The crass, utilitarian response to the Michael Jackson verdict that surfaced on front pages across America was oddly reassuring. Finally, a collective impulse to monitor the bottom line had trumped self-righteous prurience. Yesterday's questions —"Did he or didn't he?" or "How could he?" or even "How do you know when it's bedtime at Michael Jackson's house?"—were handily eclipsed by "Can this career be saved?" A celebrity trial that ended in neither conviction nor mass outrage disappointed the narrative instincts of our reportorial mythmakers, so those crafty buggers fell back on that old reliable: marketing.
Until then, the Jackson trial made me queasy. When watercooler pollsters and concerned talking heads request my diagnosis of a psychologically warped singer whose work I love, I just wonder what's in it for me. After all, I'm no omniscient CNN expert, just an 'umble critic, and though the mass-media compulsion to revel in a celebrity's deterioration is a virus worth analyzing, in this case it's also particularly contagious. Jackson brings out the worst in commentators, sending them careening into television's two favored modes of discourse: snark and sanctimony. Jackson's freakishness all but hand-delivers an engraved invitation to the former, any discussion of children in this culture practically assumes the latter, and, once the cycle starts, self-righteous indignation and glib potty-mouthing lend each other enough fuel to flame on in perpetuity.
But remember, the fame and eccentricity of this particular defendant aren't the only reasons this case felt like it should be important. No, Michael Jackson is famous because he delivered some of the 1980s' scariest music in some of that decade's most reassuring performances. Despite its camp sheen, "Thriller" dredged up the adolescent fears of physical transformation that horror films sublimate, even while it acknowledged a coded fear of blackness. And on "Billie Jean," a sole voice struggles to pass safely through a treacherous rhythm machine: drums stamp downward, a bass line rises and falls like a piston, and beneath the wide gaps in the keyboards a bottomless echo threatens to engulf the singer. The song's a brilliant illustration of the warring emotions of terror and exhilaration that combine in the sex drive of a teenage boy, just one moment where Jackson has reveled in commingling seemingly opposite impulses. He didn't just strike a balance between naïveté and sexuality, nervousness and grace, effeminacy and aggression—he demonstrated their interdependence.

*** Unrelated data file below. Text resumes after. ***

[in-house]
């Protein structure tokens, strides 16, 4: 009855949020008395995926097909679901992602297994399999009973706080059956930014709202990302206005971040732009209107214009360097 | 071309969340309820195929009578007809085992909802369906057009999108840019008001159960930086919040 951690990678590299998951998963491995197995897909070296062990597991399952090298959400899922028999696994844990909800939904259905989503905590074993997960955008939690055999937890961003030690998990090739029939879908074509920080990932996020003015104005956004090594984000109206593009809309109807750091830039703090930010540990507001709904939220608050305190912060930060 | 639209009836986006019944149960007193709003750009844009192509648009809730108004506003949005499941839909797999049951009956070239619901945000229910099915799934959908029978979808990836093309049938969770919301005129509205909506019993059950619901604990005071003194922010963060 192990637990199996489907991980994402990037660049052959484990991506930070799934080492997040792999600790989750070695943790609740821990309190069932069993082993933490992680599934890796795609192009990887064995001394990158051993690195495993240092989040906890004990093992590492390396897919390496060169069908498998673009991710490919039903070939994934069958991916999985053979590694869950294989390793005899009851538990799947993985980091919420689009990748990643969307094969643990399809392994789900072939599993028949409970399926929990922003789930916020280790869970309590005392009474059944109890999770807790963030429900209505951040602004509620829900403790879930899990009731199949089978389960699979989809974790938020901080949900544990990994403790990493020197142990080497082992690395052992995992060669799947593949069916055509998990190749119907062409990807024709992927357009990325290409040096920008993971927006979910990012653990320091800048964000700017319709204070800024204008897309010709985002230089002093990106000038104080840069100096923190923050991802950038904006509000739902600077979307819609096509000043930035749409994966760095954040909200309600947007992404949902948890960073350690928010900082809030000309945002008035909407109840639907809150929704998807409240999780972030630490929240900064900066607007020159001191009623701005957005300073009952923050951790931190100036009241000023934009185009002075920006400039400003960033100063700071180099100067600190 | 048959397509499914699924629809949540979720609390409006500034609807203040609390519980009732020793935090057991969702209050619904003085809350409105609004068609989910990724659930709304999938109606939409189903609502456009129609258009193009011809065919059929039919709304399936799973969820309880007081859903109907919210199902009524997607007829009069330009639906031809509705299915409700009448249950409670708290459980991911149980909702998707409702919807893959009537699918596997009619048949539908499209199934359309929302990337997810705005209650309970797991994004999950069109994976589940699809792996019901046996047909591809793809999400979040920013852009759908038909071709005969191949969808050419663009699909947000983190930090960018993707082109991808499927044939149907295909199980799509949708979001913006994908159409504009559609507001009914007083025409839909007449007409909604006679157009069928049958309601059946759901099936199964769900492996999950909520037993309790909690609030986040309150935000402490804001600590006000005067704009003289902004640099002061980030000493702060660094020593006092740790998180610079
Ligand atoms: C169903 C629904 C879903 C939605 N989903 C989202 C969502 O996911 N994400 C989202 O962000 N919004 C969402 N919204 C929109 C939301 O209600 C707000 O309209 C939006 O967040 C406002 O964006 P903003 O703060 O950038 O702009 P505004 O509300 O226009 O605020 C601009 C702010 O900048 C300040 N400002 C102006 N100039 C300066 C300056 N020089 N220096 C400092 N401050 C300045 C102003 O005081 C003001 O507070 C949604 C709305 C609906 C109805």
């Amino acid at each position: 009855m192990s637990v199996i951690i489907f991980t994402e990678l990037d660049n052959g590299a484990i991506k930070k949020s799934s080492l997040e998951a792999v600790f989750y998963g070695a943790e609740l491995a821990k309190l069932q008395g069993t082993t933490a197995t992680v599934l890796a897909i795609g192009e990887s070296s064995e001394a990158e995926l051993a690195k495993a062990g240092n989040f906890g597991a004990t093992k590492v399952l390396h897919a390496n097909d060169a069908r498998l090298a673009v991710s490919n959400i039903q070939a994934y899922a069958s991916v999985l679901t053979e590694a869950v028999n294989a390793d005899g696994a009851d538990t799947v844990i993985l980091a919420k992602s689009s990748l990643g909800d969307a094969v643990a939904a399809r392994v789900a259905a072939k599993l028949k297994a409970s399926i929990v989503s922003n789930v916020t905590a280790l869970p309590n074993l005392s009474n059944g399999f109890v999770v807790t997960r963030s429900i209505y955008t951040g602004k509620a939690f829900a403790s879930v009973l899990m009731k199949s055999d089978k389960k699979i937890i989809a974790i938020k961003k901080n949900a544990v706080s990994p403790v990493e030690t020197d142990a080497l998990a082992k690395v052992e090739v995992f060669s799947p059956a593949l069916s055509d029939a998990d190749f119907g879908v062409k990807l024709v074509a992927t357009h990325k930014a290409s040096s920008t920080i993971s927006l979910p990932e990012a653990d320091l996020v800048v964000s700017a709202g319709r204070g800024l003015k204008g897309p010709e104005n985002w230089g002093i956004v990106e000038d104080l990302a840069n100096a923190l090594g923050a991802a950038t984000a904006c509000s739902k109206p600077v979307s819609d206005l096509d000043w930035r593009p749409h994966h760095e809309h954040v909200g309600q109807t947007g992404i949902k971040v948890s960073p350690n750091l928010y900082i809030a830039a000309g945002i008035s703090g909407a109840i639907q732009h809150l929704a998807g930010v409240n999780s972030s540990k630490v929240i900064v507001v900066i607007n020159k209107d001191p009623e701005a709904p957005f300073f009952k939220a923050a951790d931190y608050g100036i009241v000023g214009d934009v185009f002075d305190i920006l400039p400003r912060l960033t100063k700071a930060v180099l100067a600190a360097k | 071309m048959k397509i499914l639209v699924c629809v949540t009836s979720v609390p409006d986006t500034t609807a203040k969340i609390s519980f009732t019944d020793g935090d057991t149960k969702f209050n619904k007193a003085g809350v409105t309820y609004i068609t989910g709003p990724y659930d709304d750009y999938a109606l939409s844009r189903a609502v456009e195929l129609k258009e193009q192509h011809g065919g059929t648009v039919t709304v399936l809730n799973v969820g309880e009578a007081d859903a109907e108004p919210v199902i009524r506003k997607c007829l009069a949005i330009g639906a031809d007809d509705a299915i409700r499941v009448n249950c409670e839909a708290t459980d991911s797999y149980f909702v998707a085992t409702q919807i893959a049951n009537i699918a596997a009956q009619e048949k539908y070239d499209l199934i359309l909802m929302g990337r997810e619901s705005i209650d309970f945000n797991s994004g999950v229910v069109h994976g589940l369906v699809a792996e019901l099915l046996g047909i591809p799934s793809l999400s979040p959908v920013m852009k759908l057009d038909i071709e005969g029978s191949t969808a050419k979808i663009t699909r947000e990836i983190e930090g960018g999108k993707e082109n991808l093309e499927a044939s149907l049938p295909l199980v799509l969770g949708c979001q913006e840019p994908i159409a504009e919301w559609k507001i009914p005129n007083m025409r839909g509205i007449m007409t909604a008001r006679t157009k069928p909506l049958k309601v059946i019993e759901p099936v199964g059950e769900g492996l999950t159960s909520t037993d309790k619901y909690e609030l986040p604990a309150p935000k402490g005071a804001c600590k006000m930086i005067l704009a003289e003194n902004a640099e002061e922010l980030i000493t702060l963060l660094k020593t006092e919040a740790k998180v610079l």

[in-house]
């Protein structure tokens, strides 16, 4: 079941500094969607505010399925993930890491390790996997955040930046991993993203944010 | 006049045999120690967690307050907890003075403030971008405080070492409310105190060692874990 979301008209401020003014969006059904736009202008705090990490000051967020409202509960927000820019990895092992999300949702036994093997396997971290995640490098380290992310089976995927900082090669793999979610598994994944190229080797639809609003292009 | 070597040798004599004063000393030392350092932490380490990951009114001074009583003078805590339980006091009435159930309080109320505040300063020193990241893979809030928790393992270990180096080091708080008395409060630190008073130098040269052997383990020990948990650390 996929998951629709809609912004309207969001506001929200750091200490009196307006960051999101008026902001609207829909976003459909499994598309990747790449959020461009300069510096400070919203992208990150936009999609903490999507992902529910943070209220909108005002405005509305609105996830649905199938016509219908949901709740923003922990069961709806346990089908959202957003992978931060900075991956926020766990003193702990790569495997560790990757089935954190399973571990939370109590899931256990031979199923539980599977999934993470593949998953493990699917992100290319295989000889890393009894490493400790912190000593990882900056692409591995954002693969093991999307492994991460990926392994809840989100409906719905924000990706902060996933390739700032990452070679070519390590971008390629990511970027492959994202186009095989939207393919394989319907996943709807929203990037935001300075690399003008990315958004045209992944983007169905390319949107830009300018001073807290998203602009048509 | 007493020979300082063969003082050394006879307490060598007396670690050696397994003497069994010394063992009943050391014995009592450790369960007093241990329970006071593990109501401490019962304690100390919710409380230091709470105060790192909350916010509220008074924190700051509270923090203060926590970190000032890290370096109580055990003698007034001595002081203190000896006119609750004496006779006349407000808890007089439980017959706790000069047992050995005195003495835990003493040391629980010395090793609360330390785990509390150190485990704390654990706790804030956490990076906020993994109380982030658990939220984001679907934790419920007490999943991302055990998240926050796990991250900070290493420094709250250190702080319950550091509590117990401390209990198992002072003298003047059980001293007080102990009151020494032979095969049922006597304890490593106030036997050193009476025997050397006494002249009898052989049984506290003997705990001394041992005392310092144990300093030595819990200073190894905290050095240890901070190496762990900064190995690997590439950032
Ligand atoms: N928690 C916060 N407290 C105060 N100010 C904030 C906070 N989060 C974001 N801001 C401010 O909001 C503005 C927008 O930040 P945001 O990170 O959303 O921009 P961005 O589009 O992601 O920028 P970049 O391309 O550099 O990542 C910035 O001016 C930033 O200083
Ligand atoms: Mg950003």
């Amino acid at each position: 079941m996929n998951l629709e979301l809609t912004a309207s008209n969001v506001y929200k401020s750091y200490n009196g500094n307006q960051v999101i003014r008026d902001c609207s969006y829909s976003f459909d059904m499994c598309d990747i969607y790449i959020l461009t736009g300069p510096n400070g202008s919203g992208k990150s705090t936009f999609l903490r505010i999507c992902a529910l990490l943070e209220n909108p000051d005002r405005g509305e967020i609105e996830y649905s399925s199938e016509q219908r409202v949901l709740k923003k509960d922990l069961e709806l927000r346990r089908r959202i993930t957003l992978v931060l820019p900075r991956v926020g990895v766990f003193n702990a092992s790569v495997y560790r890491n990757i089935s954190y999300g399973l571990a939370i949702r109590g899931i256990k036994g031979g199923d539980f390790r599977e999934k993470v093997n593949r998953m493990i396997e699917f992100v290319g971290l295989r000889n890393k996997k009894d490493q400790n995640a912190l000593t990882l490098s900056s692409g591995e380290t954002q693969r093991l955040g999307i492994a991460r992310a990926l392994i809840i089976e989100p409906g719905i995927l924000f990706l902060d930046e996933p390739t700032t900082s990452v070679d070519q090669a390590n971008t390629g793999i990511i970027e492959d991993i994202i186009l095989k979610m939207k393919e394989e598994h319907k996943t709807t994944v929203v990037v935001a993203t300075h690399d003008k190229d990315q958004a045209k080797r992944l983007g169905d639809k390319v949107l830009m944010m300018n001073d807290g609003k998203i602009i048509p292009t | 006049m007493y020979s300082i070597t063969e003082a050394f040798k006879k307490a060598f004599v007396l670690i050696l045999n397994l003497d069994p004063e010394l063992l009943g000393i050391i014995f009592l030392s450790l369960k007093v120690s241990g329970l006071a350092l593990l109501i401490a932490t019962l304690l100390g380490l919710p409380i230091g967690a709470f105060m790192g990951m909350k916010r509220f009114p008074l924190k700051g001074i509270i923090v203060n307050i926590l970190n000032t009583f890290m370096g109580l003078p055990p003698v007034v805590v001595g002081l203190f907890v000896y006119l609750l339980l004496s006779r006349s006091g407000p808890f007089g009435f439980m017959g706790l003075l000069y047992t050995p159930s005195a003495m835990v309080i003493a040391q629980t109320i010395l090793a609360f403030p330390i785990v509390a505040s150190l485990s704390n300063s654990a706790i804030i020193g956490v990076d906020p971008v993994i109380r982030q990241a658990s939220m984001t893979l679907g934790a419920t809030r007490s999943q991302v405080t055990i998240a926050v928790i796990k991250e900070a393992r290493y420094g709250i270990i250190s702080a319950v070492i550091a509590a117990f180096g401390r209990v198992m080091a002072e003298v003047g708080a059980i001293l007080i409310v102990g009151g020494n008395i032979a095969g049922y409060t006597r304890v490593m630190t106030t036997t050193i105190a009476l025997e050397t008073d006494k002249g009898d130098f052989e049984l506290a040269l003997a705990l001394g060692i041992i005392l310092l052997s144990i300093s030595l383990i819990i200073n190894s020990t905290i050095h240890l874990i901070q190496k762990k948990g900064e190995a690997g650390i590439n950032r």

Soon, though, Jackson's bizarre public presence precluded any possibility of identifying with him; by 2001's Invincible, he'd reduced the psychosexual dilemmas of Thriller to mere reflections of his personal grotesquerie. When Jackson cast himself as a monster on "Threatened" or bemoaned his lack of "Privacy," the cries were his alone, starkly lacking the general resonance of "Thriller" or "Billie Jean." Both his life and his music have given us the excuse to police the borders of adulthood and race and sexuality that he opened with Thriller. We could shrug: Of course a black performer with so adoring a white audience harbors ambitions of passing. Of course an effeminate adult with so pronounced a childlike side wants to fuck little boys—sure he's "not guilty," but that thin, shaky line between impropriety and pedophilia hardly renders his androgyny any more attractive. After all, just because you're paranoid doesn't mean they shouldn't be out to get you.
What I find singularly depressing about this whole affair is that 20 years ago, Michael Jackson offered evidence that pop fans were smarter than the vulgar Marxists who frowned on such diversions. Thriller was pop achieving its most invigorating ideals—a jaw-dropping entertainment that doubled as a forum to collectively work though fears and desire at a public level. Yet even then Jackson teetered on the verge of delusions of megalomania. Even then it was evident he'd be the latest subject of our pathetic ritual dismemberment of celebrity—the indignant responses that have met each new revelation about Jackson's personal life over the past two decades barely conceal the glee underneath. And once pop reeks so rankly of self-hatred, entertainment becomes mass pathology. When the overblown trial coverage prompted the expected chorus of tsk-tsking about bread and circuses, those puritanical media watchdogs were harder to debate.
So, yeah, I'm slightly heartened by the media interest in Michael Jackson's possible commercial rehabilitation. At least this might, if tangentially, address the artistry that made us notice the guy to begin with. Might, if momentarily, extract him from the E! celebrity vacuum where stars are famous solely for their fame. Though received wisdom blames Jackson's sales dip on bad PR or weak music, an open-minded listen to Invincible reveals that the former rarely leads to the latter. Throughout the album, the paranoid pop star struggling to maintain a larger-than-life image is often shouldered aside by the brilliant R&B performer stretching his abilities against the hardest beats of his career, if hardly the most contemporary.
Yet by occasionally removing himself from the pop moment, by favoring groove over hook, by placing commitment to rhythm over commitment to any imagined audience, Jackson, however tentatively and incompletely, regained his footing. A Michael Jackson who's neither a punch line nor an icon, whose every vocal shading isn't weighted with tabloid subtext, is almost impossible to conceive. If so, those brief flashes of impossibility on Invincible are just that much sadder.